CHI 97 Electronic Publications: Tutorials
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OVID: Object View and Interaction Design

Dave Roberts
IBM United Kingdom Limited,
PO Box 31, Birmingham Road,
Warwick,
England CV34 5JL
+44 1926 464788
DaveRoberts@VNET.IBM.COM

Richard Berry and Scott Isensee
IBM Corporation, Burnet Road,
Austin TX USA 75758 USA
+1 512 838 0392
Isensee@Austin.IBM.COM

Abstract

Several methods are already available for object oriented program design. These methods do not deal with user interface design. The tutorial teaches OVID, a systematic method for designing Object User Interfaces for use by product design teams. OVID is a major step in changing user interface design from art to science. It emphasizes the production of a complete, accurate model that can be used as input to program design methodologies.

Keywords

User Interface Design, Object Oriented, Task Analysis.

© 1997 Copyright on this material is held by the authors.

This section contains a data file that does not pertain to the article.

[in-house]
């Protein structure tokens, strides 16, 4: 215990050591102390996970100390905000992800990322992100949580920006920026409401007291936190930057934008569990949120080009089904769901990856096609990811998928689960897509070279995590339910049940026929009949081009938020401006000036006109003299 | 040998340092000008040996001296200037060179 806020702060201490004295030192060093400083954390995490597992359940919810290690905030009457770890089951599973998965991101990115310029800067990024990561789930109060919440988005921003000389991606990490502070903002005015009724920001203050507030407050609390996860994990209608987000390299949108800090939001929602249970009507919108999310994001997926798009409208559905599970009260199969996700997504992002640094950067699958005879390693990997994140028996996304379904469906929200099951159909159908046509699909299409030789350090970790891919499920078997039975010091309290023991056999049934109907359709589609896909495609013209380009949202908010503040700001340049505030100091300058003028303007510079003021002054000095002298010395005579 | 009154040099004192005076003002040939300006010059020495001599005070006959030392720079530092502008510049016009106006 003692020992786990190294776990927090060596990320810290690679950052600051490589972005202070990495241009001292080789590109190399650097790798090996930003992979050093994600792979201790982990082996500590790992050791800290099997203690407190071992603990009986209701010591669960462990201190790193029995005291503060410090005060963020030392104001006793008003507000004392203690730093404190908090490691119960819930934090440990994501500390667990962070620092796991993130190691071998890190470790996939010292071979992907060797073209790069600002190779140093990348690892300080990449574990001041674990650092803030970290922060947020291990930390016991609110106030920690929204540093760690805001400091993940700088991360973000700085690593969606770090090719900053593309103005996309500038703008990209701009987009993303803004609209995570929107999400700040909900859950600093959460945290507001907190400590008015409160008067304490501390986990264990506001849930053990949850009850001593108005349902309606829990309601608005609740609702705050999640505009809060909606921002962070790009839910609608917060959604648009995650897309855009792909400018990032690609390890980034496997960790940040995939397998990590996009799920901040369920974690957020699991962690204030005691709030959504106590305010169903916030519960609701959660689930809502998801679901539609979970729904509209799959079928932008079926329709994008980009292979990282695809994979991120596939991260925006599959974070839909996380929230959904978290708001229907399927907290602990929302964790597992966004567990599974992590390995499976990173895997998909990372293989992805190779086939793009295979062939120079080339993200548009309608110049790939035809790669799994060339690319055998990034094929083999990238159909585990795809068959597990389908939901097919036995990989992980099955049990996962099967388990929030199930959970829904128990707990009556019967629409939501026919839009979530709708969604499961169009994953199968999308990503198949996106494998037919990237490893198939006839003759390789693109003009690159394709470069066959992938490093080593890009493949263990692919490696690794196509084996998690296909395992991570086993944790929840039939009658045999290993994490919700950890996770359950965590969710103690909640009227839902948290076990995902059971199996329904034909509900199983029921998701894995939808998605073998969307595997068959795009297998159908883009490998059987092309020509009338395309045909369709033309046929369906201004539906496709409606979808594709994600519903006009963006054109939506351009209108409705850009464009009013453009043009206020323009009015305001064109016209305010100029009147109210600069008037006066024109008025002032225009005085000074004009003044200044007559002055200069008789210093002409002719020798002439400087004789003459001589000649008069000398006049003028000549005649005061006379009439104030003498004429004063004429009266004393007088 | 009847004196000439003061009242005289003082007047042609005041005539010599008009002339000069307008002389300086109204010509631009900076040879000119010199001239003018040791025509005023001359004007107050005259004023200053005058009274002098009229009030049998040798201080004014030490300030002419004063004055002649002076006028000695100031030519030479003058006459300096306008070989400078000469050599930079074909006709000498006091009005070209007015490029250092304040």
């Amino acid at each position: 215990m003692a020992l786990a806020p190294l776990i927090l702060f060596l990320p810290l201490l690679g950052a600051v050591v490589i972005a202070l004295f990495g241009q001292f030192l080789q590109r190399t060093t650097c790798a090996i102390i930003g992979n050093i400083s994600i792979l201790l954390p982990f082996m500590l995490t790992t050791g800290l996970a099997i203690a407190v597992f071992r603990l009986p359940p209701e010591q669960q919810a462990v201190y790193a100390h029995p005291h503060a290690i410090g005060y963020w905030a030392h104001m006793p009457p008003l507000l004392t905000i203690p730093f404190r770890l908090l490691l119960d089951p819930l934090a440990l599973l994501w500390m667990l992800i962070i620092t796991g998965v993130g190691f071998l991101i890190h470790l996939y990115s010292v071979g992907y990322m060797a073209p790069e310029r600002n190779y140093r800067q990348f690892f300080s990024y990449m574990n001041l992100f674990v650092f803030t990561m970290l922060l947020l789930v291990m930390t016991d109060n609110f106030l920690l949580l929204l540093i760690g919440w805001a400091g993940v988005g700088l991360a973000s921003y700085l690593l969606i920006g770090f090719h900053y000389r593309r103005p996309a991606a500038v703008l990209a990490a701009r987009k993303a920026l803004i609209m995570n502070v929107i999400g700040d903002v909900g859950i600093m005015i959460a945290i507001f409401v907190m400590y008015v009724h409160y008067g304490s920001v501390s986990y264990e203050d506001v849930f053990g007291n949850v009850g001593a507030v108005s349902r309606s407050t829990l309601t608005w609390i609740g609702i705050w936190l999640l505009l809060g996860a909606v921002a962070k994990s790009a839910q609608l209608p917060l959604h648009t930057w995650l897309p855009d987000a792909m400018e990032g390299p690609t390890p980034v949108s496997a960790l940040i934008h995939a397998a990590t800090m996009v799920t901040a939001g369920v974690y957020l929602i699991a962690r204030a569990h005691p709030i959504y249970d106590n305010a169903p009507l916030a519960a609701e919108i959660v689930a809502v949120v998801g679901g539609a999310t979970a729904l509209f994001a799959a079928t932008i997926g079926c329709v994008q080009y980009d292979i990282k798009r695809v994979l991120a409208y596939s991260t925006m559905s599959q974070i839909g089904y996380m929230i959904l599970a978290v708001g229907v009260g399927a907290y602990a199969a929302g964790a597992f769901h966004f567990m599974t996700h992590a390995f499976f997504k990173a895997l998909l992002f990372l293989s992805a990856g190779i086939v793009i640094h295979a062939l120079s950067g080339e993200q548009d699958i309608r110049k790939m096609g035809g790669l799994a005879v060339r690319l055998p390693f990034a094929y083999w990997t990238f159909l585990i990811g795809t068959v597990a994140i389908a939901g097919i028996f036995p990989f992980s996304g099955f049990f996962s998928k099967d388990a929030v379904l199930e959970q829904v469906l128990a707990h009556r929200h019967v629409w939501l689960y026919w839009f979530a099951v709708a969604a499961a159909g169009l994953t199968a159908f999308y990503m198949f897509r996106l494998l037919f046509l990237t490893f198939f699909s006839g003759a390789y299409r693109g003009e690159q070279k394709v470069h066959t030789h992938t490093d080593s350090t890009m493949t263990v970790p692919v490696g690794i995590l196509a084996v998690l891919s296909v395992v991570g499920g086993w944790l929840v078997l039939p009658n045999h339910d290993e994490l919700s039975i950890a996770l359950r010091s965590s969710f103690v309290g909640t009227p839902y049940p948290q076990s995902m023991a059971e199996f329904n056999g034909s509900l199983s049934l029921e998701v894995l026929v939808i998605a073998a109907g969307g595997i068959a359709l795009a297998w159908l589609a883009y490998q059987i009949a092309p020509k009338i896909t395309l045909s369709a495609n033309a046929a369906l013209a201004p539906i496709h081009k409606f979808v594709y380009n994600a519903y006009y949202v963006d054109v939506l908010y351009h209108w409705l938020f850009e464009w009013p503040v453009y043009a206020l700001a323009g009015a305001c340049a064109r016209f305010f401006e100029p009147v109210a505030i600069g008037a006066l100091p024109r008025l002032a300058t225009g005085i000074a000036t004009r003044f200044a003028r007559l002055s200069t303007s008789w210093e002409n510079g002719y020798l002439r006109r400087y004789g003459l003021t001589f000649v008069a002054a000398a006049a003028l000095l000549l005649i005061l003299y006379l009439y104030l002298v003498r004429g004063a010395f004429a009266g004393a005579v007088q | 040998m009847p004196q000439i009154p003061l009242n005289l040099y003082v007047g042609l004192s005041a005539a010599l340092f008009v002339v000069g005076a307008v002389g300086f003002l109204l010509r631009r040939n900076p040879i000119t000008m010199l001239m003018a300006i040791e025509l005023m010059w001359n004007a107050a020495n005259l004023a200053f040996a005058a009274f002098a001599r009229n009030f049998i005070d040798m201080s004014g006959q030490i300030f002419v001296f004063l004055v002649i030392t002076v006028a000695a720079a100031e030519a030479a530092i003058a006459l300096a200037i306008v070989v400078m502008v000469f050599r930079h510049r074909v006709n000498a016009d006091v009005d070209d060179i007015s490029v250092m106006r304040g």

Introduction

In this tutorial you will learn techniques for turning user requirements into design for an object-oriented user interface. The tools and techniques described will help to ensure accuracy and completeness of the model and will generate output that feeds into object-oriented code design methodologies such as OMT or Booch[1].

Tutorial Content

The tutorial begins with a description of the software development life cycle to place OVID[2] in context. It includes a definition of OUI and discussion of the users' and designer's models. These matters will not be discussed in depth. The bulk of the tutorial is devoted to the process of design.